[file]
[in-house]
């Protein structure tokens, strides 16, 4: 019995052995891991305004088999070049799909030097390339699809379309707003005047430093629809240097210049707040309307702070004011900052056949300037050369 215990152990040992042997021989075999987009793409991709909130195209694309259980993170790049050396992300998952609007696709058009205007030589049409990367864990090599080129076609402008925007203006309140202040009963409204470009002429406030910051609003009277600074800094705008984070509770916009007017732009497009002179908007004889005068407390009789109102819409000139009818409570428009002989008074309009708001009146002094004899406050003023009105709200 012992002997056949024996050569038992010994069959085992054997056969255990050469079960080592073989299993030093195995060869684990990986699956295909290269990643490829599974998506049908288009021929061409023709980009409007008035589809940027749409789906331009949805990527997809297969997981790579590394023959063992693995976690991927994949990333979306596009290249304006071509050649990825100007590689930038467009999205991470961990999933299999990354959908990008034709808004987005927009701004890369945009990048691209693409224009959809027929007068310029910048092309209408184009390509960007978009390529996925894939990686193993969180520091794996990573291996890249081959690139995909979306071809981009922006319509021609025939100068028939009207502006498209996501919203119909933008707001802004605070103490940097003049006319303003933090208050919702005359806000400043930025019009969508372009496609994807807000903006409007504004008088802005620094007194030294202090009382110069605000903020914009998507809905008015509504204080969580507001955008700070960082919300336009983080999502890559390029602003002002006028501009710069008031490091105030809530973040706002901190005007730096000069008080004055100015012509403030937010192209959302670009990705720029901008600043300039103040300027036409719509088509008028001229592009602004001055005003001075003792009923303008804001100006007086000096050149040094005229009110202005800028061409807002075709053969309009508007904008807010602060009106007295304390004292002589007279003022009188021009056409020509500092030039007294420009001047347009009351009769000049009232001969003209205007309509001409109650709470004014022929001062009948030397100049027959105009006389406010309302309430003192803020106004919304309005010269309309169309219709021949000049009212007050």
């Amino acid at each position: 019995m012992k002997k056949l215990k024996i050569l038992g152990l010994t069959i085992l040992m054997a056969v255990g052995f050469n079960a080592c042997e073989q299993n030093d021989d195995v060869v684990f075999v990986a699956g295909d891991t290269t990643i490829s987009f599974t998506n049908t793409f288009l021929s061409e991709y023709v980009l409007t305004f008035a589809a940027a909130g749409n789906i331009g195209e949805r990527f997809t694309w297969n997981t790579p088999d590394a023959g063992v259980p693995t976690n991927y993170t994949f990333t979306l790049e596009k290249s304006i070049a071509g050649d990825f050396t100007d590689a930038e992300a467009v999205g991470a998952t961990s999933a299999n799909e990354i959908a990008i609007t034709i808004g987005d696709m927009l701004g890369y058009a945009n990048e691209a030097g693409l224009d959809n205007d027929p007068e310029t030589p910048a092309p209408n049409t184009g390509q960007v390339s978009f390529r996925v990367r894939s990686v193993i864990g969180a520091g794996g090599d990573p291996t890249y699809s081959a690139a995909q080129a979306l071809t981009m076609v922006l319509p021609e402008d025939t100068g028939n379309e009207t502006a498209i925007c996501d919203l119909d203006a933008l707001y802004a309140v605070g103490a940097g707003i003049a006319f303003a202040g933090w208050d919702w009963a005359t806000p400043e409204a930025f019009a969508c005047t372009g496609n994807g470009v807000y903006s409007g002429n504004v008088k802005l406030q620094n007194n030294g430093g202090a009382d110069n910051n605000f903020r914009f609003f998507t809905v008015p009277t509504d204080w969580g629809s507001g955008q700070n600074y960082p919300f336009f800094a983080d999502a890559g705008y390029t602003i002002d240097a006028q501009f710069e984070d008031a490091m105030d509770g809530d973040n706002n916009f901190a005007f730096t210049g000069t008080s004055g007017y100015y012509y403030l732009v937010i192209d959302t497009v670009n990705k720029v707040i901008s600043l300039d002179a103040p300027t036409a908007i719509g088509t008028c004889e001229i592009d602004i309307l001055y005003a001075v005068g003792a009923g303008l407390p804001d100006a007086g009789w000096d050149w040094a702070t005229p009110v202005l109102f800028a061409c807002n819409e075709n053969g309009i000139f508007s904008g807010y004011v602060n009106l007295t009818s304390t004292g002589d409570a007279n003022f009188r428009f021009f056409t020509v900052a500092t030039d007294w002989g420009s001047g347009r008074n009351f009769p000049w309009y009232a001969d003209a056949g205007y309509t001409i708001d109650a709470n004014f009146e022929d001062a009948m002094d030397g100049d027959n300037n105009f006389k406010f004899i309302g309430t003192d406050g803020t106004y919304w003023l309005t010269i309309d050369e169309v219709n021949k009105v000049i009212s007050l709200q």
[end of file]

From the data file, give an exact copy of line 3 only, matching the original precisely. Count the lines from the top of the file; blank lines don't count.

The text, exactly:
């Amino acid at each position: 019995m012992k002997k056949l215990k024996i050569l038992g152990l010994t069959i085992l040992m054997a056969v255990g052995f050469n079960a080592c042997e073989q299993n030093d021989d195995v060869v684990f075999v990986a699956g295909d891991t290269t990643i490829s987009f599974t998506n049908t793409f288009l021929s061409e991709y023709v980009l409007t305004f008035a589809a940027a909130g749409n789906i331009g195209e949805r990527f997809t694309w297969n997981t790579p088999d590394a023959g063992v259980p693995t976690n991927y993170t994949f990333t979306l790049e596009k290249s304006i070049a071509g050649d990825f050396t100007d590689a930038e992300a467009v999205g991470a998952t961990s999933a299999n799909e990354i959908a990008i609007t034709i808004g987005d696709m927009l701004g890369y058009a945009n990048e691209a030097g693409l224009d959809n205007d027929p007068e310029t030589p910048a092309p209408n049409t184009g390509q960007v390339s978009f390529r996925v990367r894939s990686v193993i864990g969180a520091g794996g090599d990573p291996t890249y699809s081959a690139a995909q080129a979306l071809t981009m076609v922006l319509p021609e402008d025939t100068g028939n379309e009207t502006a498209i925007c996501d919203l119909d203006a933008l707001y802004a309140v605070g103490a940097g707003i003049a006319f303003a202040g933090w208050d919702w009963a005359t806000p400043e409204a930025f019009a969508c005047t372009g496609n994807g470009v807000y903006s409007g002429n504004v008088k802005l406030q620094n007194n030294g430093g202090a009382d110069n910051n605000f903020r914009f609003f998507t809905v008015p009277t509504d204080w969580g629809s507001g955008q700070n600074y960082p919300f336009f800094a983080d999502a890559g705008y390029t602003i002002d240097a006028q501009f710069e984070d008031a490091m105030d509770g809530d973040n706002n916009f901190a005007f730096t210049g000069t008080s004055g007017y100015y012509y403030l732009v937010i192209d959302t497009v670009n990705k720029v707040i901008s600043l300039d002179a103040p300027t036409a908007i719509g088509t008028c004889e001229i592009d602004i309307l001055y005003a001075v005068g003792a009923g303008l407390p804001d100006a007086g009789w000096d050149w040094a702070t005229p009110v202005l109102f800028a061409c807002n819409e075709n053969g309009i000139f508007s904008g807010y004011v602060n009106l007295t009818s304390t004292g002589d409570a007279n003022f009188r428009f021009f056409t020509v900052a500092t030039d007294w002989g420009s001047g347009r008074n009351f009769p000049w309009y009232a001969d003209a056949g205007y309509t001409i708001d109650a709470n004014f009146e022929d001062a009948m002094d030397g100049d027959n300037n105009f006389k406010f004899i309302g309430t003192d406050g803020t106004y919304w003023l309005t010269i309309d050369e169309v219709n021949k009105v000049i009212s007050l709200q």